Document Type: Original Research Papers
Food Storage Technology Programme, Department of Biology, Federal University of Technology, P. M. B. 704, Akure, Ondo State, Nigeria.
Department of Crop, Soil and Pest Management Technology, Rufus Giwa Polytechnic, P. M. B. 1019, Owo, Ondo State, Nigeria
Department of Biology, Federal University of Technology, P. M. B. 704, Akure, Ondo State, Nigeria.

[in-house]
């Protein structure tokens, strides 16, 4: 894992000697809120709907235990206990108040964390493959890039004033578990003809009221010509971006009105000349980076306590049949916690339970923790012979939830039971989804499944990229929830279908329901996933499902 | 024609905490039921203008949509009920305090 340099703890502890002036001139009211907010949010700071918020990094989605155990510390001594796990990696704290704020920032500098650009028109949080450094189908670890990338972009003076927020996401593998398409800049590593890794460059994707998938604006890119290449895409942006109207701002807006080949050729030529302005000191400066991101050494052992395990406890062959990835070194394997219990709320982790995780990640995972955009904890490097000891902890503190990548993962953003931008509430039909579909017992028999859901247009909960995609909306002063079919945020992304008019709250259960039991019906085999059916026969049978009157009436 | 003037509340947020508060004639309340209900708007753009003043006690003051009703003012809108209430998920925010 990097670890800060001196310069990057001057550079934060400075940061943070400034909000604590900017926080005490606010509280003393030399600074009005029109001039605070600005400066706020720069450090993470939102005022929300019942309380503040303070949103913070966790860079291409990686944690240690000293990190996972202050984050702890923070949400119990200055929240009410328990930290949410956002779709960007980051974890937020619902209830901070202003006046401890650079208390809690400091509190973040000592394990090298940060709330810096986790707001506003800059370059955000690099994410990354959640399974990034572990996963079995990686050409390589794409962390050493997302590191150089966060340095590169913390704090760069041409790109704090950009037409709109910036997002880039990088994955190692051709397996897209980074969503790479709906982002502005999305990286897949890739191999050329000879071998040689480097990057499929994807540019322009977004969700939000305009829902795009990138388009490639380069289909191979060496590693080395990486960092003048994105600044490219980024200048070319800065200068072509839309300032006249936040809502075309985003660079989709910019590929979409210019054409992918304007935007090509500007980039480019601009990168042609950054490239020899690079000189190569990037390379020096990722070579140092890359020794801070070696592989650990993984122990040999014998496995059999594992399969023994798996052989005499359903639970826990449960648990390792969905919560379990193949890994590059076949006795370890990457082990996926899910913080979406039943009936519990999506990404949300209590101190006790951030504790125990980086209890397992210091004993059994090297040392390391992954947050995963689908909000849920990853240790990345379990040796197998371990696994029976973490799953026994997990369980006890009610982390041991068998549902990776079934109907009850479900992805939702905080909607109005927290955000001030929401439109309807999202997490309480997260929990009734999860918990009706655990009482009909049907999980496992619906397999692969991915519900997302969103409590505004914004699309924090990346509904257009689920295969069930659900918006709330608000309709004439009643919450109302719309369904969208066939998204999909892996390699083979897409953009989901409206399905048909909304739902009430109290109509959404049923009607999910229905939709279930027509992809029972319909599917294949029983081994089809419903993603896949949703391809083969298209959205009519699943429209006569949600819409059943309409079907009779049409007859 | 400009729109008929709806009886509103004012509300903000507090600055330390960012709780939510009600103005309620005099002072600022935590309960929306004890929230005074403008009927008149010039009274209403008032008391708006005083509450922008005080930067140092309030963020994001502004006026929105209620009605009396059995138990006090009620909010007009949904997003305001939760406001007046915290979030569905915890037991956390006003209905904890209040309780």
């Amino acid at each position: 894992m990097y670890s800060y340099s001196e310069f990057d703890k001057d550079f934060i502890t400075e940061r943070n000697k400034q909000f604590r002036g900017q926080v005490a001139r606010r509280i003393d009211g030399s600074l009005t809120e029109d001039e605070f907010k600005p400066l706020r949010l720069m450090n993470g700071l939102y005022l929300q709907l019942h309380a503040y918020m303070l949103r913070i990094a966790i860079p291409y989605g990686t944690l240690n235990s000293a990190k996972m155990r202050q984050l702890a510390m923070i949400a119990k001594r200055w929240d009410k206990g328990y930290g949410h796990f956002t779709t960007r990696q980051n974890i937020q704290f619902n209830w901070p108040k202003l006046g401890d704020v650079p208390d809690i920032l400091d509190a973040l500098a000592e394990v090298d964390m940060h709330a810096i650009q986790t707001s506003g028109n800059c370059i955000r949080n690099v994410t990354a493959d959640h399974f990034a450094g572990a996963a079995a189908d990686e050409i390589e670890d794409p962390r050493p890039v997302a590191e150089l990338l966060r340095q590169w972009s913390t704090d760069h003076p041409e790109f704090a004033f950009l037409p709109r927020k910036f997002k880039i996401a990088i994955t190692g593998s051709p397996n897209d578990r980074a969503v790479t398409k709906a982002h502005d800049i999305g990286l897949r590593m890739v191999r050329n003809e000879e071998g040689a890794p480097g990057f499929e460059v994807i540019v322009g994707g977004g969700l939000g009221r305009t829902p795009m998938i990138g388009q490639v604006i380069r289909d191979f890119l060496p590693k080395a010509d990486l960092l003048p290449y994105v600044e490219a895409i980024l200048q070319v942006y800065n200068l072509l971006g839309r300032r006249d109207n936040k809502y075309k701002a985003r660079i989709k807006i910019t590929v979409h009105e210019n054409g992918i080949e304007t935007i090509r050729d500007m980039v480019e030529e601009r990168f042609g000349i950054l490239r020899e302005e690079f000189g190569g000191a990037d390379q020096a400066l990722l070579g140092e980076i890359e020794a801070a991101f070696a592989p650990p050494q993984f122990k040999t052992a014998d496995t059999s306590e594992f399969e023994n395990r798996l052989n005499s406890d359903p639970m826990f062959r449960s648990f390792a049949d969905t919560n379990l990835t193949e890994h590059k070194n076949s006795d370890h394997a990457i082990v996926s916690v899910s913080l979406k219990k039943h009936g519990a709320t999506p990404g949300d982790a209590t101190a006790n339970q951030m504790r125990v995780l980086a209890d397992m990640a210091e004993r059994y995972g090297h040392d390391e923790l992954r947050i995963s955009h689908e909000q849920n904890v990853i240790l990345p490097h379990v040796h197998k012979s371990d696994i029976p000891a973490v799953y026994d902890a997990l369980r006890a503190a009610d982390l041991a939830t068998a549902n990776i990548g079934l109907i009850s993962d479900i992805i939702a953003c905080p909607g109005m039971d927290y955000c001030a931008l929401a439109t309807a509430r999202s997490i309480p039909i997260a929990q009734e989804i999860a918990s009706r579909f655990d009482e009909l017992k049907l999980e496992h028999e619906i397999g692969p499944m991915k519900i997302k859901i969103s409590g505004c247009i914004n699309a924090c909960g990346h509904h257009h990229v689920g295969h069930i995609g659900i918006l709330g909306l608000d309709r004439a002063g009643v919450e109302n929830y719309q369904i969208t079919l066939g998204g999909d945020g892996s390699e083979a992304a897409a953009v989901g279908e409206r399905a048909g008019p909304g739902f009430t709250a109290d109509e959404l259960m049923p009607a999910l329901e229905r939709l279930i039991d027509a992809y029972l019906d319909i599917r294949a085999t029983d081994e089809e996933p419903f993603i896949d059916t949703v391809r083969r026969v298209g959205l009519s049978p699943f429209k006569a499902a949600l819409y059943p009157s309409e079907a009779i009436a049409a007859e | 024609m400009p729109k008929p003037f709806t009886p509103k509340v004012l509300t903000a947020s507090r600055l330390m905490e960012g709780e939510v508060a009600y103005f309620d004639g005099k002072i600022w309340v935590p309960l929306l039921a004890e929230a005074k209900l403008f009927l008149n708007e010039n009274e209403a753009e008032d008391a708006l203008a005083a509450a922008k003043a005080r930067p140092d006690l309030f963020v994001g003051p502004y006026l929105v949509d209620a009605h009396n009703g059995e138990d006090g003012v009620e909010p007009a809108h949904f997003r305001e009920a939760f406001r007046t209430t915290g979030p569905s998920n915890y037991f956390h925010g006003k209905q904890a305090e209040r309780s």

Effects of four tropical plant (Aframomum melegueta, Zanthoxylum zanthoxyloides, Piper guineense and Eugenia aromatica) were investigated under tropical laboratory storage conditions for the protection of cowpea seeds against insect infestation. The plant materials were pulverised into fine powder after air drying and admixed with 20 g of cowpea seeds at the rates of 0.2, 0.3, 0.4 and 0.5 g in 125 ml plastic containers for contact toxicity experiment and 0.5 g of each plant powder to 50 g cowpea seeds for the fumigant toxicity experiment. Ten unsexed Callosobruchus maculatus were used for contact toxicity experiment, while two copulating pairs of C. maculatus were used for fumigant toxicity experiment. Callosobruchus maculatus response to the plant powders was recorded at 24 and 48 hrs post treatment for contact toxicity bioassay, while observation for fumigant activity was recorded at 24, 48, 72 and 96 hrs after treatment. All plant powders significantly (P < 0.05) exerted adult mortality in relations to dosage and exposure time. Cowpea seeds treated with 0.5g of E. aromatica had highest mortality of 90% and 100% at 24 and 48 hrs after exposure respectively for contact toxicity, while A. melegueta recorded the highest adult mortality for all exposure periods for the fumigant toxicity. The insects’ reactions to the plant powders admixed with cowpea seeds were restlessness, loss of coordination, knock-down and eventual death. The study indicated that the plant powders could be used as suitable alternative to synthetic insecticides to suppress C. maculatus infestation in stored cowpea seeds among the resource-poor farmers.